Q: What are employers looking for in today’s candidates? Beyond whether they are qualified for a position, it seems more attention is being placed on the relationship they think they can establish with you as part of the team.

Travis Peper: I do believe that employers are looking for candidates that are not only qualified for a position, but also meet some of the following criteria. 1. Strong work history. 2. Ability to be a team player. 3. Some type of connection to the community or area. 4. A desire to grow their career within an organization.


Steve Green: Chemistry and culture has become a big part of the selection process. We are seeing much longer on-site interviews with more people involved. This can be intimidating to candidates at times, but the company wants to observe the interaction between the candidate and the potential new team the candidate will have to work with. There may be several panels of interviewers, which may include supervisors as well as subordinates or equals. I always share with the candidates that this can work to their advantage. Once they finish these panels’ interviews or discussions, they will have a very good feeling about whether this is a good place to work.

Q: When Baby Boomers entered the workforce, the internet was not a major resource. How do you see candidates’ means for finding their next position shifting, and how does this impact the role of the recruiter?

Travis Peper: Candidates find their next role in a variety of different areas—most of which are related to the internet. Often the entire application process takes place electronically. As a recruiter, I don’t think our role has changed. It’s our job to find quality people for the roles that companies hire us to fill. Most of the time, the candidates we bring to our clients would not be applying or even looking to make a change. We generally work with people who are happy and doing well, but also have an open mind to what may be out there for them. If companies rely only on the internet for candidates, they will be missing out on the candidates that usually are the most qualified.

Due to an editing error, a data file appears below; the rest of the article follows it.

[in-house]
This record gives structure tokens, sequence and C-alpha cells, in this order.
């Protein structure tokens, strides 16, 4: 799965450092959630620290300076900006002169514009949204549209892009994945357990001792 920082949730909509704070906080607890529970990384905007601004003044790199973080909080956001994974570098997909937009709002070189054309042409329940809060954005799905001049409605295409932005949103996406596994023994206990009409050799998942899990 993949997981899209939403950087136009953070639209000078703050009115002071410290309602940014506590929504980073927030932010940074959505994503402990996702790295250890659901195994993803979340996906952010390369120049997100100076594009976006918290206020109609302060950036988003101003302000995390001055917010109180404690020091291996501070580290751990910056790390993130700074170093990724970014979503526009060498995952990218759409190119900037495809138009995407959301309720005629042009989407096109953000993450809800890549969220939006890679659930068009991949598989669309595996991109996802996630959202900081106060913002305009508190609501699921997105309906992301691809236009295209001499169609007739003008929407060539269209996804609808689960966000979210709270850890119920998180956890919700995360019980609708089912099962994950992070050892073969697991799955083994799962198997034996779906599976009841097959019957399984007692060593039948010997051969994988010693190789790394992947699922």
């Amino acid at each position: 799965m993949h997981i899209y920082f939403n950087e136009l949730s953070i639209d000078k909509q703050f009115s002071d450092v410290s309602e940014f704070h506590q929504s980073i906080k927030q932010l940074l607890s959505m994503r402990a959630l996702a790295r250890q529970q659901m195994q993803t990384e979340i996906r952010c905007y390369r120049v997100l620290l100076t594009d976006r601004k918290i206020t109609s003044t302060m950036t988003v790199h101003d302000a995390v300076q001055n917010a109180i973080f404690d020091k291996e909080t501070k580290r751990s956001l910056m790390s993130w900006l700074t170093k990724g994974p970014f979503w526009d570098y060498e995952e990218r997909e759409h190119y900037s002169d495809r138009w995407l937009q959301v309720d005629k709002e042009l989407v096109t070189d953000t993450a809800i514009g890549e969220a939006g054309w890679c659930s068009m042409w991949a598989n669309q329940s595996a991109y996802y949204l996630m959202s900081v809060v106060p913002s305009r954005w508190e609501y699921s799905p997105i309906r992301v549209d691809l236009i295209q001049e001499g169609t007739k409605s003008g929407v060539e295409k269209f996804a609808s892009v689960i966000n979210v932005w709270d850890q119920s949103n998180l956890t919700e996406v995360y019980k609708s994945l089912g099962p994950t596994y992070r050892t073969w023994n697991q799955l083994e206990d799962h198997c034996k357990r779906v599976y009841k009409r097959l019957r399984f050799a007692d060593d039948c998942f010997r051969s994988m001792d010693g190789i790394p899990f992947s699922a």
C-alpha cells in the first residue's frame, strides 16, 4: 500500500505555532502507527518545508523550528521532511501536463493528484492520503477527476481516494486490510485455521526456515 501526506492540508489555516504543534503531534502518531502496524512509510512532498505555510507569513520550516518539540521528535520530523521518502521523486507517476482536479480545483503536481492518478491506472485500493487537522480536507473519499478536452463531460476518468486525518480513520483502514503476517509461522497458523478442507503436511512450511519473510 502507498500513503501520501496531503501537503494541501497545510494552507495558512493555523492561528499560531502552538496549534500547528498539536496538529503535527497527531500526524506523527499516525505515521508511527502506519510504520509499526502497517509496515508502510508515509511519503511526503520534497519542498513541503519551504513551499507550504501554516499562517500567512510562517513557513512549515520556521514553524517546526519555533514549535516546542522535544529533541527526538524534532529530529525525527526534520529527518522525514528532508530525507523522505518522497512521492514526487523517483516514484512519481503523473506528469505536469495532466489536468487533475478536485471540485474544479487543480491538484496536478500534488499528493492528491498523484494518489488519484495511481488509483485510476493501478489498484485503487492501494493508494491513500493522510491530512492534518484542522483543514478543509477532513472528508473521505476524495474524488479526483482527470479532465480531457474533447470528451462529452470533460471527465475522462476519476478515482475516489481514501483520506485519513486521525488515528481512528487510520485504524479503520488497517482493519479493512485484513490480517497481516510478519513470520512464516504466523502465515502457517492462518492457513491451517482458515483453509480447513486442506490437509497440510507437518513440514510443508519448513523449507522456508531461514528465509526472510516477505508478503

Steve Green: It’s not about picking up the want ads any more, that’s for sure. With electronic job boards and other job-sourcing avenues, it would appear to be a candidate’s dream. I think we are going to see the opposite occur. The job boards become so saturated that sometimes highly skilled and specialized candidates are unable to refine a search to the point that it will deliver the results they are looking for. They don’t have time to wade through an excessive number of jobs, just as hiring managers don’t have time to wade through piles of resumes from unqualified candidates. Candidates already see the importance of what we do because we have so many tools at our fingertips. Many hiring managers and companies see our value as well, and I think they will see the difference even more clearly as time goes on.